Help!!!! My Fondant Figurines Won't Dry!!

Decorating By serenelui Updated 26 Aug 2008 , 2:01am by alanahodgson

serenelui Posted 24 Aug 2008 , 2:50pm
post #1 of 22

Hi everyone i need help urgently!!! My fondant won't dry up due to the extremely wet and rainy weather we've been having. Does anyone have any idea as to how i could make the fondant dry?!! I'm using fondant to make my figurines at the moment and have even resorted to using a half pastillage half fondant mixture.. but its not helping!! My fondant is just getting wetter by the minute. Anyone has any ideas as to how i could get the fondant to dry?! I need to deliver the cakes with the toppers by tomorrow and i'm totally out of ideas icon_cry.gif

21 replies
Texas_Rose Posted 24 Aug 2008 , 2:55pm
post #2 of 22

Could you knead some gum-tex into the fondant? Or turn your air conditioner down a little bit...the air conditioner takes a lot of moisture out of the air.

serenelui Posted 24 Aug 2008 , 3:03pm
post #3 of 22

Hi Texas Rose... i haven't tried kneading gum-tex into the fondant but i did use a mix of 50% fondant and 50% pastillage to make the figurines... would kneading gum tex directly into the fondant be any different? Will be trying it now to see if it works am just worried now that i won't have enough time to complete the figurines before the customer comes. I haven't placed the figurines in a air conditioned room as am worried that the moment i remove them from the room it will absorb the water from the air again and look wet icon_sad.gif is there any other ways to get the fondant to dry in the event that i can't get the new figurines made with the new fondant with gum tex added to dry in time?

Texas_Rose Posted 24 Aug 2008 , 3:21pm
post #4 of 22

When you put gum-tex in the fondant, you can feel it getting stiffer right away.

I would put them in the air-conditioned room and see if that helps. I don't think they'll absorb water like you're thinking when they come out again. I moved a few months ago from a place with a very good air conditioner to one where the AC barely works at all, and my fondant just wouldn't dry, same recipe, same things I was making, they just weren't happening. I had to buy a dehumidifier and now it's much, much drier inside my house than outdoors, but when I take dried fondant outdoors, it stays dry...even things on wires, and really delicate flowers. Yesterday I had to take my stuff outside in the rain (under an umbrella) and none of it wilted or got soggy.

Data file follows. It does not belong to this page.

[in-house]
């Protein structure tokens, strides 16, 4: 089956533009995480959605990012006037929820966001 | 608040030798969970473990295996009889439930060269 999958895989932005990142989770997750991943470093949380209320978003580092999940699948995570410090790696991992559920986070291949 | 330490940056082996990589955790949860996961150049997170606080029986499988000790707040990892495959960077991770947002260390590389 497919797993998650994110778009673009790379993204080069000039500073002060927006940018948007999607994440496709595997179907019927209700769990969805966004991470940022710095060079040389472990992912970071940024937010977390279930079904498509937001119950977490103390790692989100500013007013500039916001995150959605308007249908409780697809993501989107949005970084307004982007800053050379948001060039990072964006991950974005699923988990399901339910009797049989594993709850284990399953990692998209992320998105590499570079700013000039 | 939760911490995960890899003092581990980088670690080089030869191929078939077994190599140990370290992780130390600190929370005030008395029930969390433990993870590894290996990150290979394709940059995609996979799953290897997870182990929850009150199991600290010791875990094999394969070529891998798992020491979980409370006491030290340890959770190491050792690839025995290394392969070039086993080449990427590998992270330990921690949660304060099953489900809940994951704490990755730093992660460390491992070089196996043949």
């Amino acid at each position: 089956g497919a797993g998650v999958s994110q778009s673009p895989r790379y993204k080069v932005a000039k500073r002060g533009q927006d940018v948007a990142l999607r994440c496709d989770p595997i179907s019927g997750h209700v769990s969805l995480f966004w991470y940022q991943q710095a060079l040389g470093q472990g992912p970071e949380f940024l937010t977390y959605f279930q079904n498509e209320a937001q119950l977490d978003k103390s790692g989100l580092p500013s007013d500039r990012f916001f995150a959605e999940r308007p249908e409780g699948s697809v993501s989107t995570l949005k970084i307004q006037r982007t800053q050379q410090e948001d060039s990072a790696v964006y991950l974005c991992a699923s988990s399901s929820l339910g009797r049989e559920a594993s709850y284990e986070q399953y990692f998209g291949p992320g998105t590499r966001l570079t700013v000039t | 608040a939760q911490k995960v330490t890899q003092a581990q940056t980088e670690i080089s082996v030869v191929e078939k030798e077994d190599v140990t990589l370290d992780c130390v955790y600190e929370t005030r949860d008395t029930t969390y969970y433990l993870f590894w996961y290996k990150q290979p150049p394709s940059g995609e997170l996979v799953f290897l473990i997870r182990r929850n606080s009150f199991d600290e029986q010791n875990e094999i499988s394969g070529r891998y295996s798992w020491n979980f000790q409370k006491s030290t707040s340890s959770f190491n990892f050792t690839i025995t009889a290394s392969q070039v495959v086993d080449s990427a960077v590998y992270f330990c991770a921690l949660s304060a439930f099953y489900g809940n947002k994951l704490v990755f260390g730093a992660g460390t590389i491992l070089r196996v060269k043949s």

serenelui Posted 24 Aug 2008 , 3:33pm
post #5 of 22

Hi Texas Rose... i just used a small fondant ball.. about the size of my thumb and adding gum-tex to it... problem is.. i had to add about 1 tsp of gum tex powder to that small piece of fondant to get it to dry... is that too much gum tex to add to it and would it still be ok to eat? Cos i'm doing small little figurines for kids on top of the cupcakes and i'm worried that the kids would eat it and that the amount of gum tex i'm adding to the fondant would make it inedible..

dellboi2u Posted 24 Aug 2008 , 4:15pm
post #6 of 22

Whenever my fondant is too wet or I need it to dry quicker, I knead in some corn starch... always works for me. At first it brings in a lot of white, but does knead all in. I just sprinkle some on my counter and knead it in.

serenelui Posted 24 Aug 2008 , 5:00pm
post #7 of 22

Hi dellboi2u.. thanks for the tip.. but i've tried adding additional corn starch before.. but it didn't seem to work for my fondant recipe though :p
Thanks though.. i'm just keeping my fingers crossed now that the added gumpaste will work now.

alanahodgson Posted 25 Aug 2008 , 2:42am